Baking…universally loved, and almost equally feared. Baking a golden hued, tender-crumbed and fragrant butter-cake might be easy-as-pie to some, but for many a beginner-baker, it’s the stuff of nightmares. Let’s look at some of the most common mistakes made by newbie bakers, and how they impact the final product.
Not reading, fully understanding or following the recipe
The first step to ensure baking success is to own the recipe. By that I mean, complete familiarity with it. The recipe should be
A) read from start to finish, twice if necessary
B) understood thoroughly – look up any unfamiliar terms and processes to ensure you know what needs to be done, make sure all ingredients and equipment needed are on hand and at the temperature required, and
C) followed to a T.
The old cliché that baking is a science not an art, is a cliché for a reason. It’s annoyingly true. Baking calls for precision in ingredients, times and temperatures – so curb that impulse to get creative on your first attempt, and don’t second-guess/change the process. There will be time for that later.
Most recipes talk in terms of volume – cups, teaspoons and tablespoons, which have specific volumes attached to each measure. e.g. a US cup is 240 ml, a teaspoon is 5ml and a tablespoon is 15 ml. Professional quality baking recipes go a step further and list ingredient amounts in grams so that the margin for error is minimal. Make sure you use standard measuring cups/spoons to measure out your ingredients if going by volume and/or invest in a small measuring scale (preferably digital) to weigh your ingredients if going by weight. You will thank yourself.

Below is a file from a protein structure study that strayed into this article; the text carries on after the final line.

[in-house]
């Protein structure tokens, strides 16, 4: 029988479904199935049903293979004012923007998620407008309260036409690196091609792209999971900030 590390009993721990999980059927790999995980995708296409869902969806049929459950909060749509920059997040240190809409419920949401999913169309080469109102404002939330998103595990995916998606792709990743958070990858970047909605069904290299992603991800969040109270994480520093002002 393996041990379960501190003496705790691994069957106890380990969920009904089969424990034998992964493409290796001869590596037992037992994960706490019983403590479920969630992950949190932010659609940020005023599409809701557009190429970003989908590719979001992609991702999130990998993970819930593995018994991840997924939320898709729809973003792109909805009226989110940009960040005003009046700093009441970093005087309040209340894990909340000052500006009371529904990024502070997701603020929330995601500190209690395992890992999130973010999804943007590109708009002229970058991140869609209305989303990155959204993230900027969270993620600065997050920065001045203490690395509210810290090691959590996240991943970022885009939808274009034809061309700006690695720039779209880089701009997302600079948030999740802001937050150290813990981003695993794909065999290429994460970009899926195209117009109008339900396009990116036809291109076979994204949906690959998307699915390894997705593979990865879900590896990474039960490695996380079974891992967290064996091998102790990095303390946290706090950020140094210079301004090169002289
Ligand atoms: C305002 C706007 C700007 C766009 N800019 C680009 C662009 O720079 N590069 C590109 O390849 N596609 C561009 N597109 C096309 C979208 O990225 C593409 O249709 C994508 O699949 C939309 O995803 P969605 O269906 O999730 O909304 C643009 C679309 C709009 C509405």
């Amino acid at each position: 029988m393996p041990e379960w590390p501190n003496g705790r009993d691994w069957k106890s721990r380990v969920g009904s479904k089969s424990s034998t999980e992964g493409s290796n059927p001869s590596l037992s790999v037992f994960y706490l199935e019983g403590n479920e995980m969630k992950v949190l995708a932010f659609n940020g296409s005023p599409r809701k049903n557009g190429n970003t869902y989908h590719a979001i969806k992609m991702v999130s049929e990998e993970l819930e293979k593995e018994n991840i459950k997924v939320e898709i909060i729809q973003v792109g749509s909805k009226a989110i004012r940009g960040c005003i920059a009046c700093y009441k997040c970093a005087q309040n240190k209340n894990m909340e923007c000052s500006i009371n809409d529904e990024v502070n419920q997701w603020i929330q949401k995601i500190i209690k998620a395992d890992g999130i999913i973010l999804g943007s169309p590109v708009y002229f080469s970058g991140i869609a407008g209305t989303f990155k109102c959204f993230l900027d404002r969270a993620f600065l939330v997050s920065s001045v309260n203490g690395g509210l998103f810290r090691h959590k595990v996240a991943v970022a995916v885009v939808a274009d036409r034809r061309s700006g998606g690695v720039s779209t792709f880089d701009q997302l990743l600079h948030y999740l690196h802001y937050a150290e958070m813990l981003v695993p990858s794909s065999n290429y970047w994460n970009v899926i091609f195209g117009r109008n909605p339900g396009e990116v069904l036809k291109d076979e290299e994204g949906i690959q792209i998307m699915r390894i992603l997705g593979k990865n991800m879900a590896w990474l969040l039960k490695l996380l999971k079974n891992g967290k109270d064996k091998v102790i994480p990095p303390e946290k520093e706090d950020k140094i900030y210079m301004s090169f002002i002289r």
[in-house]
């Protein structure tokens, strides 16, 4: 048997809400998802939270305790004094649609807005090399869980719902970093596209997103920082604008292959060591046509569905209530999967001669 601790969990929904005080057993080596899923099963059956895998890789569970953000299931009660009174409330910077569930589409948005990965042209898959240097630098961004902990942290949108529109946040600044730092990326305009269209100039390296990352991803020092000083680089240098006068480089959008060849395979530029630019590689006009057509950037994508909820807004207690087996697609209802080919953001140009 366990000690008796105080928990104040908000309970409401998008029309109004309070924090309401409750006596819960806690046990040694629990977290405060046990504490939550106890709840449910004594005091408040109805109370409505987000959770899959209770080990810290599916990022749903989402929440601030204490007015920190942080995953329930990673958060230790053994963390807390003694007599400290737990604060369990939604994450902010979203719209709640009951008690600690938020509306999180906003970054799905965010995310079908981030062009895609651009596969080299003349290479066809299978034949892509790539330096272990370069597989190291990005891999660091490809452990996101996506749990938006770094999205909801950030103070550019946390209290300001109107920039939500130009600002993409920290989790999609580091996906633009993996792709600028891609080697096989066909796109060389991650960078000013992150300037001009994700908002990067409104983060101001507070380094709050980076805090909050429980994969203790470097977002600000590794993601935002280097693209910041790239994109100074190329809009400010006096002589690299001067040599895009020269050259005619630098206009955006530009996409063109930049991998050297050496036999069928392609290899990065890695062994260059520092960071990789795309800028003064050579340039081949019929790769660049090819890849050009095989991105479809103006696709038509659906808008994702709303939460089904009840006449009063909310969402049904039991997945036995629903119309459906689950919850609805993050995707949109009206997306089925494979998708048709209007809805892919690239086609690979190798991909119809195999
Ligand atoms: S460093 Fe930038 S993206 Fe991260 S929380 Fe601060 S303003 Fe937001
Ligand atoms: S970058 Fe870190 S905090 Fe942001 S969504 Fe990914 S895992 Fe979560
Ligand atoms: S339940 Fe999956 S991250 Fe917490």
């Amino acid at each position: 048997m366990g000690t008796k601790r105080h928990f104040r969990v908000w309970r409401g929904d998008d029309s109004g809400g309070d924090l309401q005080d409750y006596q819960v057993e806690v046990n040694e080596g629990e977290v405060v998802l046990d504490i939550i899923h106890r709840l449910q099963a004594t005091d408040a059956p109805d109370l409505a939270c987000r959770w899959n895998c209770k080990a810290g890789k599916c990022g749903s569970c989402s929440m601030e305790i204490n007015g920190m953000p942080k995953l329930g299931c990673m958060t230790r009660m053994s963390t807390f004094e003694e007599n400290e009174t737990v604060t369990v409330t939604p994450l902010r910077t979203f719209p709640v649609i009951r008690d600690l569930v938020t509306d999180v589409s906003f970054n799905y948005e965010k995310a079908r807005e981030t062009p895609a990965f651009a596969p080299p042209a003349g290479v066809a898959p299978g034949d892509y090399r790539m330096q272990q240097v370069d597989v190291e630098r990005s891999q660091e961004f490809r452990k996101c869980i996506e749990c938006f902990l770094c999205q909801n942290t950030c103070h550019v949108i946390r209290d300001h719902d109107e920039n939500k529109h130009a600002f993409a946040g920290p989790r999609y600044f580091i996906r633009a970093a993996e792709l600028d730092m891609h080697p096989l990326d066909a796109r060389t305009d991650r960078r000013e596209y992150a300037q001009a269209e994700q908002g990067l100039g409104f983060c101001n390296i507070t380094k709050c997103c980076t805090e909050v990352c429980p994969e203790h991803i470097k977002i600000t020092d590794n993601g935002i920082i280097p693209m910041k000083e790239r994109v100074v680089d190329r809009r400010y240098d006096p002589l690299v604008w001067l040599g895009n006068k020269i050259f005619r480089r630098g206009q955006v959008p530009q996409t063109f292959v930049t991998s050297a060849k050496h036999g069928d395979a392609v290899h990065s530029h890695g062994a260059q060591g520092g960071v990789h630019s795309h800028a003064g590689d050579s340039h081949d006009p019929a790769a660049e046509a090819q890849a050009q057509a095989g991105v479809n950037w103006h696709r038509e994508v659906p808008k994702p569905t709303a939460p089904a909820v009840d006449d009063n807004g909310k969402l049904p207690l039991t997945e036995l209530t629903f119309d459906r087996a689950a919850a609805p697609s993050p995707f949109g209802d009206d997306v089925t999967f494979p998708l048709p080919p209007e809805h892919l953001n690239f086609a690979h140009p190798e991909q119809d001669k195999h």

Over-beating the batter
When it comes to beating your cake batter, less is more. Most cake recipes call for creaming the butter and sugar in the start, and this is where you can happily expend energy because this process creates the aeration required for a light cake. However, once the flour and liquids are added, resist the temptation to beat the batter to death. Mixing past the point where all the ingredients are combined will only lead to gluten-formation and a tough,bread-like cake.
All ovens were not created equal, and temperature gauges are notoriously inaccurate. It is therefore important that you figure out your oven, its accuracy and hot-spots, and use this knowledge during final baking. It could be trial and error for the first few times, but soon you will be able to tell whether a recipe that calls for 25 minutes of baking takes 30 mins in your oven or is done in 18 mins. For greater accuracy, invest in an oven-thermometer (easily available on most websites) and calibrate your oven accordingly.
Last, but not least – unwise substitutions
For example, though baking powder and baking soda are both leaveners/raising-agents, they are chemically different and react differently with other ingredients in a cake. Baking soda is alkaline and usually needs some kind of acidic element like lemon juice, vinegar, buttermilk etc. to react with and cause the leavening (raising) action in the cake. Baking powder, however, contains the alkaline and acidic element within itself and does not need an additional acidic element. So though they both act as raising agents, one cannot be substituted for the other without compromising on the consistency and quality of the baked item. There is a wealth of knowledge on allowed substitutes available on the net, so if you’re ever short of an ingredient and are looking for substitutes, a quick check will sort you out.
If you are new to baking, let the precise scientist in you run the baking process and then unleash the creative artist when decorating. All will be well. Happy baking!